Sheriff’s Office tows 160 cars in Brooklyn Vision Zero crackdown

At least 160 scofflaw drivers — together owing millions in violations — had their vehicles towed in Brooklyn during a Vision Zero crackdown Friday, according to deputies from the city’s Sheriff’s Office.

The vehicles, including many Taxi & Limousine-licensed cars and dollar vans, were swept from the street and brought to Grand Army Plaza before being taken to a pound, deputies there told The Post.

Friday’s tow-fest targeted vehicles owing at least $2,500 in parking and moving violations — but many had much larger debts. The vehicle owners will have to pay the fines to get their wheels back.

“We’re looking at about $19 million of debt off Pennsylvania plates and $2 million off Texas plates alone,” said a Sheriff’s deputy, who declined to give his name.

More than 100 deputies and workers at a private license plate scanning company swept major streets in the borough between noon and roughly 8:30 p.m.

One deputy said they were specifically searching for habitual speed camera and red light camera violators after Mayor Bill de Blasio on Wednesday signed legislation that would force such drivers to go back to driving school or else lose their cars.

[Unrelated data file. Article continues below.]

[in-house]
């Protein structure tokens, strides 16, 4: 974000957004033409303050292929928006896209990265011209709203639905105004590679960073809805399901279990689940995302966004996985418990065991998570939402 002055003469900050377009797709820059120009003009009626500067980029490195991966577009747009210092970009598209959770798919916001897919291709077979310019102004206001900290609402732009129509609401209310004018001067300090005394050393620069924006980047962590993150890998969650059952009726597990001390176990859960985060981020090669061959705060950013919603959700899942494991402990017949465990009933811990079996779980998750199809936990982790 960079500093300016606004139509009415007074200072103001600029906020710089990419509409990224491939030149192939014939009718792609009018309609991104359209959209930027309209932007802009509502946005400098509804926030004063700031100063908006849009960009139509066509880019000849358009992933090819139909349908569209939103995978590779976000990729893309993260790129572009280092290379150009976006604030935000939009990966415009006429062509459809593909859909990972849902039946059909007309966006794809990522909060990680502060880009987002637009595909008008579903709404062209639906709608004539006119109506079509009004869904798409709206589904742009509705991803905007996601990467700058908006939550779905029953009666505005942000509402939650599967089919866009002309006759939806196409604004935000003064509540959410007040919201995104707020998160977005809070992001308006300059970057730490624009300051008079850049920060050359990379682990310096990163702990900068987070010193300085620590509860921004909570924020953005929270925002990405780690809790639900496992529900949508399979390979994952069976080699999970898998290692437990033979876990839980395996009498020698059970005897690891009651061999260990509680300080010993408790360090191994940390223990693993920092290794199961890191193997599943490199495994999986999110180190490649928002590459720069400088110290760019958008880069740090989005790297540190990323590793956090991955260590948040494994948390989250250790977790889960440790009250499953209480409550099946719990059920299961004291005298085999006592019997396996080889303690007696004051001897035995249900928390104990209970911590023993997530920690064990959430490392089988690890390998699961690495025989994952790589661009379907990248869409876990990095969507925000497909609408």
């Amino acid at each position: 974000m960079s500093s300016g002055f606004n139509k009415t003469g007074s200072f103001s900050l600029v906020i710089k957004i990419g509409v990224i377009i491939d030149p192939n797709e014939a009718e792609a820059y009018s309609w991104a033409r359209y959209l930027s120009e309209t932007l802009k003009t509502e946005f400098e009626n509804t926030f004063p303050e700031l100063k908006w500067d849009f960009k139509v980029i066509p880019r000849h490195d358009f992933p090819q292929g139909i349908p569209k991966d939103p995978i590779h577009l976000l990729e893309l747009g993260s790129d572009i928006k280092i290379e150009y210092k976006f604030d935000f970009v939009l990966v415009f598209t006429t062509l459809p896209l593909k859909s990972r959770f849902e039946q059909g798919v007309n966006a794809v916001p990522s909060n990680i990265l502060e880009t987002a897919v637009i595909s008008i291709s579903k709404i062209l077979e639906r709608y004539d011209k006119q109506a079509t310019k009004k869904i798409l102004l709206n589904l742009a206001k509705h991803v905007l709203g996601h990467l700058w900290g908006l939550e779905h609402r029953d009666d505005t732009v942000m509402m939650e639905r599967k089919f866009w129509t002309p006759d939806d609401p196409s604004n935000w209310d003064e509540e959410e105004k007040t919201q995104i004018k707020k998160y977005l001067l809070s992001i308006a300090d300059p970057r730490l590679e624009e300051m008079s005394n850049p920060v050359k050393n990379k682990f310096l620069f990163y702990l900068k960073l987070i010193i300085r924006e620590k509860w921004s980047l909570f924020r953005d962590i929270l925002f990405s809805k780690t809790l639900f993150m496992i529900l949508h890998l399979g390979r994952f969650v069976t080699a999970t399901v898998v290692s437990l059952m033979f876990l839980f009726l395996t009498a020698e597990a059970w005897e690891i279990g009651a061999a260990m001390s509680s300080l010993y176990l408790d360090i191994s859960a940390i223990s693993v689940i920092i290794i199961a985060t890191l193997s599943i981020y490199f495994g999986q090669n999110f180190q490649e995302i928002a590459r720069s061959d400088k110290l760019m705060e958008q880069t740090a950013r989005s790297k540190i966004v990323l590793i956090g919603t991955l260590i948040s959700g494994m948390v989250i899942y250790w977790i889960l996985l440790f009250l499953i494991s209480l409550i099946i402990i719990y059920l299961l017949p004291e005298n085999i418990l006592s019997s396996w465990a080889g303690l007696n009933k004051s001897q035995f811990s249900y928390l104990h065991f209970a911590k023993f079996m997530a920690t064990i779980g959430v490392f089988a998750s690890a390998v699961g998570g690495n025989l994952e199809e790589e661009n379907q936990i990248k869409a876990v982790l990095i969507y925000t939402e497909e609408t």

“It’s to get dangerous drivers off the road,” the deputy said.

The sting focused on arteries like Flatbush, Utica and Church avenues with assistance from Republic and Mobilization Services (RIS), a city contractor, that provides plate scanning equipment to the Sheriff’s Office, which conducts similar sweeps every 45 days or so, according to deputies.

The license plate recognition system reads the plates and tells sheriffs which cars to drag away.

“The New York City marshals are riding with our team … When it’s a hit, our team will then log into our system and verify it,” said a worker from RIS.

At 6:30 p.m., there were about 25 cars right by the park part of Grand Army Plaza, many of them clunkers, dollar vans, beat-up vehicles with out-of-state plates.

Deputies towed about 20 cars an hour during the operation — actually a slow day in the field.

“Oh yeah,” the RIS worker laughed. “That’s a small day.”

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